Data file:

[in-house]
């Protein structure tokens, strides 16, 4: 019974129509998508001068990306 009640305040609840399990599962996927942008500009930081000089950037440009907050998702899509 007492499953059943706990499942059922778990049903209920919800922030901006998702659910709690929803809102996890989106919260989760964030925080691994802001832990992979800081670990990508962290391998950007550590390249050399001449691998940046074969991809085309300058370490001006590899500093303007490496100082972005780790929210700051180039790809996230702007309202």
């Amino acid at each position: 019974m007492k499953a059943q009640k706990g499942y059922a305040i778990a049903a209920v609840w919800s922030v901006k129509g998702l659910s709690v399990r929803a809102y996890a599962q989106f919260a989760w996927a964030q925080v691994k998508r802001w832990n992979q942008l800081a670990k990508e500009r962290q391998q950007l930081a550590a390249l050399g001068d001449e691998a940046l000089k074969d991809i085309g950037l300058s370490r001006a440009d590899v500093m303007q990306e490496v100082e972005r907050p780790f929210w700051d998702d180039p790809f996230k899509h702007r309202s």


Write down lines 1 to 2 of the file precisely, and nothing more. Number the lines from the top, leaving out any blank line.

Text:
[in-house]
């Protein structure tokens, strides 16, 4: 019974129509998508001068990306 009640305040609840399990599962996927942008500009930081000089950037440009907050998702899509 007492499953059943706990499942059922778990049903209920919800922030901006998702659910709690929803809102996890989106919260989760964030925080691994802001832990992979800081670990990508962290391998950007550590390249050399001449691998940046074969991809085309300058370490001006590899500093303007490496100082972005780790929210700051180039790809996230702007309202």